TOMY boosts toy orders with SAP-based mobile sales app

TOMY, the world’s fourth largest toy company, is rolling out a mobile app for its sales team that it says has already helped some early adopters achieve a 20 percent increase in customer orders.

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TOMY, the world’s fourth largest toy company, is rolling out a mobile app for its sales team that it says has already helped some early adopters achieve a 20 percent increase in customer orders.

The SAP-based app is the newest piece of technology that the company has developed since it implemented SAP’s e-commerce platform across the business in April 2007.

“They say the first five years are the worst with SAP because it’s such a steep learning curve,” Stuart Kahn, IT manager at TOMY told ComputerworldUK.

“We’re over that. This is the first, real piece of new development we’ve done now we understand it more.”

The app can be used on any mobile device, from laptops to Apple and Android tablets. It is designed to give TOMY’s sales staff and its third-party sales agents the ability to go to its business customers, which include independent toy shops to the likes of Toys R Us and Tesco, with up-to-date product, stock and marketing material.

Instead of going to customers with a price list on a piece of paper, sales staff can now show customers information that was previously only available back in the office, such as promotional videos and presentations, which customers may be overdue on payment and the latest stock statuses indicated by a traffic light system.

“The sales team were really excited about that. Now, they’re more in tune with what’s going on,” said Kahn.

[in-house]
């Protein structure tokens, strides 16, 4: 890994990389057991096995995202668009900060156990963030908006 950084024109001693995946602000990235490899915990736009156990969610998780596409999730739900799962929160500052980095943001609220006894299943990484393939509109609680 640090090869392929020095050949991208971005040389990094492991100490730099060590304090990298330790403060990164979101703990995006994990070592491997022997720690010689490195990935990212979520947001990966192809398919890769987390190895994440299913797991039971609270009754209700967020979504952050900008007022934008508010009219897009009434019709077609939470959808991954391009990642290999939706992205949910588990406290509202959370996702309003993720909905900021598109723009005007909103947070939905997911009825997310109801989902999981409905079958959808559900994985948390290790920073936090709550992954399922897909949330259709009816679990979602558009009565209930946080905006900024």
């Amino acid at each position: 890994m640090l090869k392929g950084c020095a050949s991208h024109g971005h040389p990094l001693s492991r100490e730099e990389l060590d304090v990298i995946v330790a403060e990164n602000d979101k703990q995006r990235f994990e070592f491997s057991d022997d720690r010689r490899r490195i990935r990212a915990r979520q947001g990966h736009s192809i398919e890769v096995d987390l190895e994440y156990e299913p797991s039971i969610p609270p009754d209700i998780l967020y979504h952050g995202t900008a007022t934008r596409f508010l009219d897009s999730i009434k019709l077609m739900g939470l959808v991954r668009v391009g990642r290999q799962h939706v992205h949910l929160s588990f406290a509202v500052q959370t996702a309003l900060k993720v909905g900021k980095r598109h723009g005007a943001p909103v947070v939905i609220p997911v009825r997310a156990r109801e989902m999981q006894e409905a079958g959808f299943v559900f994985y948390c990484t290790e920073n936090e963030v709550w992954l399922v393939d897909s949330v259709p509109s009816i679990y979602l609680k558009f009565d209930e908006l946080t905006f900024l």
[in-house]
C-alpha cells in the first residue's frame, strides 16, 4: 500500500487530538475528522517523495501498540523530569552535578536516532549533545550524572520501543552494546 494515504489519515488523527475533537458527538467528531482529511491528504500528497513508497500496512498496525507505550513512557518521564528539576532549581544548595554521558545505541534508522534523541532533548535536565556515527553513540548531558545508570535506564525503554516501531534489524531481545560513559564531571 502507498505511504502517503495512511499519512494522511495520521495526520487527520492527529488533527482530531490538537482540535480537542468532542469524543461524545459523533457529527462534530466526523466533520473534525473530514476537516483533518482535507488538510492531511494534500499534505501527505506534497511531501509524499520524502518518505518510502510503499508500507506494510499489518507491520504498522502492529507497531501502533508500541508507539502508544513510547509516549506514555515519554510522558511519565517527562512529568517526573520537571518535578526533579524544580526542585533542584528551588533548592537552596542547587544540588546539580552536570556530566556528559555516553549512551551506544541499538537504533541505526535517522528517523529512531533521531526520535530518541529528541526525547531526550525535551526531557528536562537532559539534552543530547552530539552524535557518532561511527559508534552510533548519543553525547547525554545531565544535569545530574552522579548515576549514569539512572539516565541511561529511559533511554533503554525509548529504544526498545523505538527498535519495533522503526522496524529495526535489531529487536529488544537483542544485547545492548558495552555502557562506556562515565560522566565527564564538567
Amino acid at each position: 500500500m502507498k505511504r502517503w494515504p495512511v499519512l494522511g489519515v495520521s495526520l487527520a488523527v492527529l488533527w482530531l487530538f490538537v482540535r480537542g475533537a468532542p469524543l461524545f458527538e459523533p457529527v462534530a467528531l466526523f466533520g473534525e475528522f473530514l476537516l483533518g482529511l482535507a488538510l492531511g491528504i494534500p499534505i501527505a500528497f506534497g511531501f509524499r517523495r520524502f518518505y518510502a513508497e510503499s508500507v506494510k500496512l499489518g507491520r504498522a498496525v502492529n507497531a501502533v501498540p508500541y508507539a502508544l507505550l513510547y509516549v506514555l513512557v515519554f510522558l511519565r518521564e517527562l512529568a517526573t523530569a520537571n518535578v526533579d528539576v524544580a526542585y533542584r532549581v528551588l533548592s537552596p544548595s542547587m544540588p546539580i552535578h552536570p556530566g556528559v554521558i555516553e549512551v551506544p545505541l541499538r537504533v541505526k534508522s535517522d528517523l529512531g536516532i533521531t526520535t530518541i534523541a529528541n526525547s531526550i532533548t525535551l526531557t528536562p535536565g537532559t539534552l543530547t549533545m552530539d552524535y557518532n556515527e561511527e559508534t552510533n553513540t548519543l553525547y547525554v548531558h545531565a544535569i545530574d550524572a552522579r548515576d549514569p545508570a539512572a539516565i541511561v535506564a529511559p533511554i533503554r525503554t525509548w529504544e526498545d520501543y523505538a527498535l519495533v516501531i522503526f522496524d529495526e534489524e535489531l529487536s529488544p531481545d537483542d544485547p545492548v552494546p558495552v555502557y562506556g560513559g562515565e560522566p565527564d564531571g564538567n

Sales agents can also take orders from the customers, the details of which are synchronised with TOMY’s back office systems when the app is connected to the internet, to produce a sales order within minutes.

Development work on the multilingual app started in January 2013 and it went live to sales agents who serve smaller retailers in the UK, Ireland and France, in September 2013.

“This is the only project we’ve worked on that’s been on time and on budget,” said Kahn.

Spain and Germany will be the next two markets to receive the app.

“One early adopter saw an increase of 20 percent in the orders they were taking. And the field sales manager can only put it down to the app. It was the only change that was made,” Kahn added.

SAP background

When TOMY acquired and merged toymaker RC2 into the business, it had two systems to choose from, SAP or JD Edwards. Kahn came from the RC2 side of the company, which was using SAP. He said that SAP was chosen as the “better platform to grow the business”.

However, for the first five years, SAP was being used “very traditionally”, Kahn said, for features such as credit invoicing, accounting and general ledger.

TOMY’s IT operation is based in Devon, where the SAP system is hosted. Prior to SAP, the toymaker had an “old, traditional, small ERP system” and a B2B website.

“We were the first toy company to give [business] customers a chance to order toys online,” said Kahn.

He has also been working on mobility for 10 years, “since HP brought out those tablets”, and the company had a mobile platform, but it had to wait for the web platform to “catch up”.

As well as an SAP back end, the app comprises Sybase and Microsoft ASP.NET middleware and a local device database in a sybase hybrid web container front end. TOMY worked with mobile consultancy itelligence on the app, with itelligence concentrating on the Sybase end, while Kahn’s IT team worked on the development.

“We drew a line in the sand and said it has to cost this much money. We worked in partnership with itelligence. They shared the cost of development. They just can’t sell it to another toy company for a year,” Kahn said.

Next steps

TOMY is now working on a second version of the app, to include things it couldn’t get into the first version on time, such as the ability to add a comment to the order. This is a feature already available back in the office.

In terms of future IT projects, TOMY is weighing up the options for going to virtualised servers or moving to a cloud-hosted solution.

“We need to upgrade. Our servers are getting old. They’re seven years old. We’re expanding,” said Kahn.

The company is also bringing in SAP BusinessObjects this year, to run alongside its SAP Business Information Warehouse installation.

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